• 12. Support American Exceptionalism
    Take your position.
    • Oppose
    • Support
    Importance
    • Very
    • Somewhat
Background

American Exceptionalism: refers to America having a unique status in the world today. The interest in American exceptionalism counters Obama's rejection of the concept, when Obama said, "Sure, I believe in American exceptionalism in the same way the British believe in British exceptionalism and the Greeks believe in Greek exceptionalism." Republicans generally interpret that as meaning, "No, I don't believe in your version of American exceptionalism at all.

(Source: DEBATEPEDIA)
Official Democratic Position

International institutions--most prominently the United Nations--have been a centerpiece of international order since the mid-20th century. And just as American leadership was essential to forging the architecture for international cooperation after WWII, the President and the Democratic Party are committed to modernizing its infrastructure for the 21st century--working to reform international bodies and strengthen national and multilateral capabilities to advance peace, security, and opportunity. We have restored America's leadership at the UN by cooperating with our partners there when we can and respectfully disagreeing with them when we must, reversing the previous administration's disdain for the UN. The President's leadership at the UN has enabled us to make real progress on a number of top national security priorities, including getting Russia and China on board to implement the toughest UN sanctions ever on Iran and North Korea.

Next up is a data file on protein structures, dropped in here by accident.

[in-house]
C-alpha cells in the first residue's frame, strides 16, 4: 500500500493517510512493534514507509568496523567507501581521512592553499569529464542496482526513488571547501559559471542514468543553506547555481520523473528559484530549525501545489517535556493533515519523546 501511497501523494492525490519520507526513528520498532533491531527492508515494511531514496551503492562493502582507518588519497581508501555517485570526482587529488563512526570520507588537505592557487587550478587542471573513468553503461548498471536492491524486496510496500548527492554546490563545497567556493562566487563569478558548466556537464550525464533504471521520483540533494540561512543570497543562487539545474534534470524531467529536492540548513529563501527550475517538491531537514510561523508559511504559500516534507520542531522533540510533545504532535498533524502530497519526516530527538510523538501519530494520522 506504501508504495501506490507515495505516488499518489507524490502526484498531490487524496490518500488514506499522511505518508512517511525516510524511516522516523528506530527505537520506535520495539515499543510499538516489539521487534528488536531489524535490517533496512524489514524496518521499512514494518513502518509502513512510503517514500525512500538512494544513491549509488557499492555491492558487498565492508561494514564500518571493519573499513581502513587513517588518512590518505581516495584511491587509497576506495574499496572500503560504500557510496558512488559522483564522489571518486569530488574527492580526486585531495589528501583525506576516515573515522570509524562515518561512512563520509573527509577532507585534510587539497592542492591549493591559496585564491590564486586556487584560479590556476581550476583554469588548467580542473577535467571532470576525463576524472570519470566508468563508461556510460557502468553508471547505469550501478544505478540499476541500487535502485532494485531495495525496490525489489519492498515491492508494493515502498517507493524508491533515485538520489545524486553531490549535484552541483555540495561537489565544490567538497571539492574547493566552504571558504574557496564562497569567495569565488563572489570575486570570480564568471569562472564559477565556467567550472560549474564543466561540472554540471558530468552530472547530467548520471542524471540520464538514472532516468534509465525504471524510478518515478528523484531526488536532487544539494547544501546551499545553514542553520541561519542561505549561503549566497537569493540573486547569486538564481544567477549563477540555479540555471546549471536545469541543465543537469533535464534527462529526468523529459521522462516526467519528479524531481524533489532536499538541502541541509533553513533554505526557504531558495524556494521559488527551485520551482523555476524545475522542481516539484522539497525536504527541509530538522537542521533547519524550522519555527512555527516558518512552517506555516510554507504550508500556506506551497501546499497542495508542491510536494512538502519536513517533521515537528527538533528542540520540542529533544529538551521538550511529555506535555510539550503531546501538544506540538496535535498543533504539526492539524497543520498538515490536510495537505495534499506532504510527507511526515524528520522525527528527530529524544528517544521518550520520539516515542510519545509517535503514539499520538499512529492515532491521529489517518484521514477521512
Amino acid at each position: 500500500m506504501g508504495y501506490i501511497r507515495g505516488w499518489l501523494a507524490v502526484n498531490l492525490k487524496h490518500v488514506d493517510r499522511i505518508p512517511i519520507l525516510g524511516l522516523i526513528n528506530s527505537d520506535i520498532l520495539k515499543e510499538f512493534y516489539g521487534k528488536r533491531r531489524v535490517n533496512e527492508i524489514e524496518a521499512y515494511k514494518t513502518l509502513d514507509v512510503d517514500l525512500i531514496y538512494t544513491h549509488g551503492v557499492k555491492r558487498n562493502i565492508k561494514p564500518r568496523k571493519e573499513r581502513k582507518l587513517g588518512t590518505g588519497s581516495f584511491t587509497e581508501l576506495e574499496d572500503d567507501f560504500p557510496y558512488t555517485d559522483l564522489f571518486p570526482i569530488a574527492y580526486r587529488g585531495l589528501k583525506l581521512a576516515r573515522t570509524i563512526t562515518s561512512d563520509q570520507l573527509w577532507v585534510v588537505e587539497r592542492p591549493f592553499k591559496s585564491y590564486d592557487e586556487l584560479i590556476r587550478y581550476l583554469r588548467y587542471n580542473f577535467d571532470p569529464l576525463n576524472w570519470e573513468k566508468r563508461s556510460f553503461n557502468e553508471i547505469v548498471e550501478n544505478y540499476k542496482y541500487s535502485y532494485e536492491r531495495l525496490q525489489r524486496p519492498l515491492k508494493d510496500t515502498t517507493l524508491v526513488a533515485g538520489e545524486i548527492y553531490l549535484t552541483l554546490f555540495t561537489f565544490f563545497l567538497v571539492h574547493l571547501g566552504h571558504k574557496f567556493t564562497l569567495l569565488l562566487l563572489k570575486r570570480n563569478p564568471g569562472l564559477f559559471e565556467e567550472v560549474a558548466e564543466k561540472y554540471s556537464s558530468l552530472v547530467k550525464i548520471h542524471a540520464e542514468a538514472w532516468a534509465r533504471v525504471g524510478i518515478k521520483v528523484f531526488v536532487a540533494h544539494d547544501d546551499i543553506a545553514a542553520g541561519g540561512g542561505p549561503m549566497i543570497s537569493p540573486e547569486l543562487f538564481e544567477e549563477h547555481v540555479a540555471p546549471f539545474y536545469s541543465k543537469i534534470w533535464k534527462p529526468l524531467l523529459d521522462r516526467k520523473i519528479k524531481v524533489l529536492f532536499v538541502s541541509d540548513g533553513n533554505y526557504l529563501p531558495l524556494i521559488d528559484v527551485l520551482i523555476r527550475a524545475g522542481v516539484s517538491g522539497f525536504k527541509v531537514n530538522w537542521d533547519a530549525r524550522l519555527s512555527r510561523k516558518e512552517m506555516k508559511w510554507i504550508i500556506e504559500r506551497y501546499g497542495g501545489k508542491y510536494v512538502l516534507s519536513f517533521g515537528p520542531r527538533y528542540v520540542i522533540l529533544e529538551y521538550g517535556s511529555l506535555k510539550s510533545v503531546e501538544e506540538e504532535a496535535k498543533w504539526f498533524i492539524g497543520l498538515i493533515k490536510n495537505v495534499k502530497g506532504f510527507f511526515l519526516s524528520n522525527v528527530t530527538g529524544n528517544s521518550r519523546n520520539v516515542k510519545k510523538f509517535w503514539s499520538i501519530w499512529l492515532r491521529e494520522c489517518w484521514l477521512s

Source: 2012 Democratic Party Platform Sep 4, 2012
Official Republican Position

Foreign aid should serve our national interest, an essential part of which is the peaceful development of less advanced and vulnerable societies in critical parts of the world. Assistance should be seen as an alternative means of keeping the peace, far less costly in both dollars and human lives than military engagement. The economic success and political progress of former aid recipients, from Latin America to East Asia, has justified our investment in their future. U.S. aid should be based on the model of the Millennium Challenge Corporation, for which foreign governments must, in effect, compete for the dollars by showing respect for the rule of law, free enterprise, and measurable results. In short, aid money should follow positive outcomes, not pleas for more cash in the same corrupt official pockets.

Source: 2012 Republican Party Platform Aug 27, 2012
Candidates' Choice
20 Answered
  •  Strongly Oppose
  •  Oppose
  •  No Opinion
  •  Strongly Support
  •  Support
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